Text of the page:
(iv) the separate letters written by the bank to Mr & Mrs. Stack on the 7th July 2010 which referred to “loan facility €3,920,000.00” and advising them that they had been nominated by the company to guarantee its liability in respect of that facility (“LA4”);

      (v) proof of the execution by Mr. Stack of a guarantee in writing dated the 13th July 2010, a guarantee only required by reason of the acceptance of the company of the loan facility;

      (vi) the evidence that the liquidator of the company, when called upon to discharge the monies due on foot of the facility, did not assert that the company had never accepted the facility.

32. In light of the aforementioned evidence I am satisfied that the High Court judge was correct to conclude that the defendants had not established the existence of a bona fide or credible defence based upon the banks failure to produce a copy of the letter of loan offer signed on behalf of the company. The defendants did not demonstrate that they could credibly argue, having regard to all of the prevailing circumstances, that they might successfully defend the claims made against them on foot of the guarantee on the basis that the company never accepted the facility on the terms offered in the letter of the 6th July 2010. Every single piece of evidence was against that proposition. Further, and it is notable that nowhere in the affidavits sworn by Mr. & Mrs. Stack is there a statement by them that the letter of loan offer of the 6th July 2010 was not accepted by the company. This is hardly surprising in light of the resolution passed by the company on the 9th July 2010 which is signed by both of them in their respective capacities as chairman and secretary.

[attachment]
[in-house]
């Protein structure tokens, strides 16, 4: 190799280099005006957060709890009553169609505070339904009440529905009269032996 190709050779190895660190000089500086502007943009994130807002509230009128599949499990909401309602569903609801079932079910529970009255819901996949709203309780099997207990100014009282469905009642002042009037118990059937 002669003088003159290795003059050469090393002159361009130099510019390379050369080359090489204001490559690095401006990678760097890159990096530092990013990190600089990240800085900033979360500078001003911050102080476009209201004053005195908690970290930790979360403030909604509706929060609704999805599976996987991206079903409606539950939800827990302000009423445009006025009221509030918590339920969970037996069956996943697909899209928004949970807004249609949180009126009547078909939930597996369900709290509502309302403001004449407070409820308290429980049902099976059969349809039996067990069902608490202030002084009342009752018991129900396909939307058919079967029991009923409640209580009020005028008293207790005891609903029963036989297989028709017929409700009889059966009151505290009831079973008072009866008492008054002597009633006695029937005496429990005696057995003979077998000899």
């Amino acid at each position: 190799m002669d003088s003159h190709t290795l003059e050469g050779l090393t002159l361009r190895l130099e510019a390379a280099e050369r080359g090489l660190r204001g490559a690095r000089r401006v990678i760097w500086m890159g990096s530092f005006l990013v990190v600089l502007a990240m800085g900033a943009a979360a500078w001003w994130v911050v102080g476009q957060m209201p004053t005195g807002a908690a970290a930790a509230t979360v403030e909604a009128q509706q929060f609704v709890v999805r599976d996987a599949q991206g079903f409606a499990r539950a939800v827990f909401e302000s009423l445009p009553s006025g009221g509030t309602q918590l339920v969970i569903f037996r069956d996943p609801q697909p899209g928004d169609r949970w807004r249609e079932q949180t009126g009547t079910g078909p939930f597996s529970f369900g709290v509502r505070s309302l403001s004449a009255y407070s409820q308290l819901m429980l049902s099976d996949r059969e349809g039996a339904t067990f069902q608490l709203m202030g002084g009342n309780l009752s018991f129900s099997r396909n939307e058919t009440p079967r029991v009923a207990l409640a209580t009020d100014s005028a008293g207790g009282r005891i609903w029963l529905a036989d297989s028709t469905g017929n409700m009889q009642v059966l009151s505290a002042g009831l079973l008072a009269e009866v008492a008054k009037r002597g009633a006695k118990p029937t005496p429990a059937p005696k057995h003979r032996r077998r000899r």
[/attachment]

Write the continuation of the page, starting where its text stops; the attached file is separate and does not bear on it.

33. It cannot, in my view, be credibly inferred from the opening sentence of paragraph 6 of Ms Allan’s affidavit that the bank was willing to abandon its claim against the defendants as guarantors of the liability of the company and was altering its claim to pursue Mr. & Mrs. Stack on foot of their guarantees, whilst conceding that it could only recover the monies claimed from the company on the basis of a claim for “monies had and received”. That would have amounted to a complete abandonment by the bank of its claim against the defendants, as in the absence of the loan facility Mr. & Mrs. Stack could have no liability to the bank. Not only did the bank make no application to amend the basis of its claim as pleaded in the summary summons, but Ms. Allan does not make any statement to the effect that the bank is seeking to change the basis upon which it contends for a right to obtain judgment against Mr. & Mrs. Stack. To the contrary, Ms Allan’s affidavit sets out to dispel the possibility of any defence based on the non acceptance by the company of the terms of the letter of loan sanction. Hence the exhibits to her affidavit which include (i) a complete copy of the letter of loan offer (“LA1”), (ii) the bank’s letters of the 7th July 2010 (“LA4”), (iii) the resolution of the company (“LA5”), and (iv) the account showing the drawdown of funds postdating the company’s resolution accepting the loan offer (“LA3”).